“This provides law enforcement agencies with the tools to protect the public as well as ensuring government has the ability to provide effective public services while ensuring there are effective safeguards and a solid legal framework that protects civil liberties.”

Liberal Democrat foreign affairs spokesman Ed Davey said: “This is damning testament to just how much liberty has been ineffectually sacrificed in the ‘war on terror’.”

Dame Stella became the first female head of MI5 in 1992.

Story from BBC NEWS:
http://news.bbc.co.uk/go/pr/fr/-/1/hi/uk/7893890.stm

Have you ever wondered why foreigners have trouble with the English Language?

Let’s face it
English is a stupid language.
There is no egg in the eggplant
No ham in the hamburger
And neither pine nor apple in the pineapple.
English muffins were not invented in England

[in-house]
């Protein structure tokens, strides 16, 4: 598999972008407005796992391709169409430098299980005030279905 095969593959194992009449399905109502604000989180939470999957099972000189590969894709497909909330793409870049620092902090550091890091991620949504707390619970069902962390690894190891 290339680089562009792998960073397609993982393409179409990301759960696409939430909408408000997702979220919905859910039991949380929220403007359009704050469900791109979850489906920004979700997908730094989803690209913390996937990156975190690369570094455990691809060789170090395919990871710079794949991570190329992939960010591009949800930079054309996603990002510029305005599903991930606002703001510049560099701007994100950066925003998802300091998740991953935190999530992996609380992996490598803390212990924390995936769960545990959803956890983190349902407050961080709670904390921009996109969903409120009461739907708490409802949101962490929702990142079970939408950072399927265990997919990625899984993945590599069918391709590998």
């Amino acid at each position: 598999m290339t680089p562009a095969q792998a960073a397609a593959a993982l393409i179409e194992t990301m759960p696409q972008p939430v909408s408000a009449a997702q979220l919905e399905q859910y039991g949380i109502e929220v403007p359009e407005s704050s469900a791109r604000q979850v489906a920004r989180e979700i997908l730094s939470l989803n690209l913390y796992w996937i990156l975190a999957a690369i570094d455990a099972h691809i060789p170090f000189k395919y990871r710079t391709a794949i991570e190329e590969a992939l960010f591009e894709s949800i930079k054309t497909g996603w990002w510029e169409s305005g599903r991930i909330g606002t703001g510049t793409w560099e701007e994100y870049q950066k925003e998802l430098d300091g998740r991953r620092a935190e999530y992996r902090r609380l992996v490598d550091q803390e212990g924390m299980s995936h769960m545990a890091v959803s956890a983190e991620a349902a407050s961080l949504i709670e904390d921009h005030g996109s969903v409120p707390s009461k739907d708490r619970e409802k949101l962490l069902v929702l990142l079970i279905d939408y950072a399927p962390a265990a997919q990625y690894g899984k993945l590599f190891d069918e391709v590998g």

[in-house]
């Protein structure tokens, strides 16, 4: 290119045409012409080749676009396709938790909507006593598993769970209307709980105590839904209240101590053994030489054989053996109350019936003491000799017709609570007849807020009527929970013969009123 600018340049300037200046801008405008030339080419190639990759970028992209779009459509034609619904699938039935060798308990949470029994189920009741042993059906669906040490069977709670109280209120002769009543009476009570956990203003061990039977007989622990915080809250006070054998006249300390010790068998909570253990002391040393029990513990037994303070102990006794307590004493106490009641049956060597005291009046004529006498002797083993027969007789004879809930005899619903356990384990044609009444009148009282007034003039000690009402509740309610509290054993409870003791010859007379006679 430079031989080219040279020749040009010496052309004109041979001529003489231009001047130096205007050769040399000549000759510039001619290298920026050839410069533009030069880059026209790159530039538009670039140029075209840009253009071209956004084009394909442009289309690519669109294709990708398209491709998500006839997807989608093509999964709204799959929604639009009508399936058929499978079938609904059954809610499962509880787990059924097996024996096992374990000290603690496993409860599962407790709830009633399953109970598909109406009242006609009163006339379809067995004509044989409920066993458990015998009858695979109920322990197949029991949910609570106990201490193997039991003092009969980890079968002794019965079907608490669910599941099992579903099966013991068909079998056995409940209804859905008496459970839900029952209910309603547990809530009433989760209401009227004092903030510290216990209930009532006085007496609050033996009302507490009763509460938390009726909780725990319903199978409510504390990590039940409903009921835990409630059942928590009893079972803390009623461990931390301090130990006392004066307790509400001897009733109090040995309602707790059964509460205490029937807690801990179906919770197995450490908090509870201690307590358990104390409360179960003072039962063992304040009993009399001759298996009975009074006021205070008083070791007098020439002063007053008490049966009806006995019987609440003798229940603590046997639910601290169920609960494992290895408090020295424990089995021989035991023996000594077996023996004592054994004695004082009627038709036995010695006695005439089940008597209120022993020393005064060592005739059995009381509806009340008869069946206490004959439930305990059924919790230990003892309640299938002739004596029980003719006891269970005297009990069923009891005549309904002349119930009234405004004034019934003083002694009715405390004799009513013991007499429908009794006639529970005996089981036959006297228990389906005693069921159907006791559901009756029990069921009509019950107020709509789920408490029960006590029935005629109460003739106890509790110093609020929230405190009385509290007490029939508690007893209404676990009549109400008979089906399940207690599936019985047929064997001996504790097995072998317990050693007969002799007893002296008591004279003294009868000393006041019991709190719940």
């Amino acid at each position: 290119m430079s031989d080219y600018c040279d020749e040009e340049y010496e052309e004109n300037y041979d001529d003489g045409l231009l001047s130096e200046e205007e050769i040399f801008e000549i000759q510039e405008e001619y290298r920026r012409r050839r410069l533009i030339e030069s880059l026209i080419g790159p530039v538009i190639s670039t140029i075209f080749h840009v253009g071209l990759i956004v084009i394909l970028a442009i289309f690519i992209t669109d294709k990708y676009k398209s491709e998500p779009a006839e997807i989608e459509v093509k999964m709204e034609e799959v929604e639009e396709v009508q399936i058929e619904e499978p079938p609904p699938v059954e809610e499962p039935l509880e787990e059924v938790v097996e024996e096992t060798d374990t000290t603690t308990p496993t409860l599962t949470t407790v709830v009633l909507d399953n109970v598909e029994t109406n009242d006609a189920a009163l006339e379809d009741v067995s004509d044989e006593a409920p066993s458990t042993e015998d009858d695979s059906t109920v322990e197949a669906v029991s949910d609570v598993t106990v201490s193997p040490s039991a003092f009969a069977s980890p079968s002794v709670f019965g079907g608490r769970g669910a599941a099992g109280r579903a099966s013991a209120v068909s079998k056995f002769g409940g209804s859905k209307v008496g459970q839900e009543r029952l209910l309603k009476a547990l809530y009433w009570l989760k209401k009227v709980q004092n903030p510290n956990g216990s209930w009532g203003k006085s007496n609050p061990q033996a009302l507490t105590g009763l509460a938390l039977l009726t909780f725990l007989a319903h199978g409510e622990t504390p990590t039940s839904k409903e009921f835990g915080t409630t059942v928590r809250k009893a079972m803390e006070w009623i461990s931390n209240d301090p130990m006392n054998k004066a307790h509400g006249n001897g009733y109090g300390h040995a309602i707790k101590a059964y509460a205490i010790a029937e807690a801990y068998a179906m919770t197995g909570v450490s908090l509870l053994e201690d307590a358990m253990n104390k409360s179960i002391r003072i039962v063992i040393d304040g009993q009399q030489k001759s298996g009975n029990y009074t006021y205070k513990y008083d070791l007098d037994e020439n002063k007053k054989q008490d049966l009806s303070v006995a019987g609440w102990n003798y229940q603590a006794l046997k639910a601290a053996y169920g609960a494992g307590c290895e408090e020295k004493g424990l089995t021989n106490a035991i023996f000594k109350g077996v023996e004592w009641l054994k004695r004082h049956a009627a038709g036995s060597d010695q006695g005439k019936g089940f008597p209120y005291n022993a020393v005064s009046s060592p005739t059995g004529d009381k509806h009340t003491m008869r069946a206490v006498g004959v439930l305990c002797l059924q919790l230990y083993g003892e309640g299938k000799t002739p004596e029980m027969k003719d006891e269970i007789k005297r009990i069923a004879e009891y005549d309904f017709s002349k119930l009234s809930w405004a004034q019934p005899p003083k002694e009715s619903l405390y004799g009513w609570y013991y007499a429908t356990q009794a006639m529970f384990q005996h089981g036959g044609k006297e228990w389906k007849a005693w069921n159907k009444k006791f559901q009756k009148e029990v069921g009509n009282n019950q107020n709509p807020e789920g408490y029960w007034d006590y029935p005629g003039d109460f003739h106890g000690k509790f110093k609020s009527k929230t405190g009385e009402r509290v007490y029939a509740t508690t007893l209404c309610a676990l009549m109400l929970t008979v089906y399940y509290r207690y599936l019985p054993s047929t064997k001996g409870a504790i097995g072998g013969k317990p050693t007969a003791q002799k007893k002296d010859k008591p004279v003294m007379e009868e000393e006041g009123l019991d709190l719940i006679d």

French fries were not invented in France.

We sometimes take English for granted
But if we examine its paradoxes we find that
Quicksand takes you down slowly
Boxing rings are square
And a guinea pig is neither from Guinea nor is it a pig.

If writers write, how come fingers don’t fing.
If the plural of tooth is teeth
Shouldn’t the plural of phone booth be phone beeth
If the teacher taught,
Why didn’t the preacher praught.

If a vegetarian eats vegetables
What the heck does a humanitarian eat!?
Why do people recite at a play
Yet play at a recital?
Park on driveways and
Drive on parkways

You have to marvel at the unique lunacy
Of a language where a house can burn up as
It burns down
And in which you fill in a form
By filling it out
And a bell is only heard once it goes!

English was invented by people, not computers
And it reflects the creativity of the human race
(Which of course isn’t a race at all)

That is why:
When the stars are out they are visible,
But when the lights are out they are invisible.
And why it is that when I wind up my watch
It starts,
But when I wind up this poem
It ends.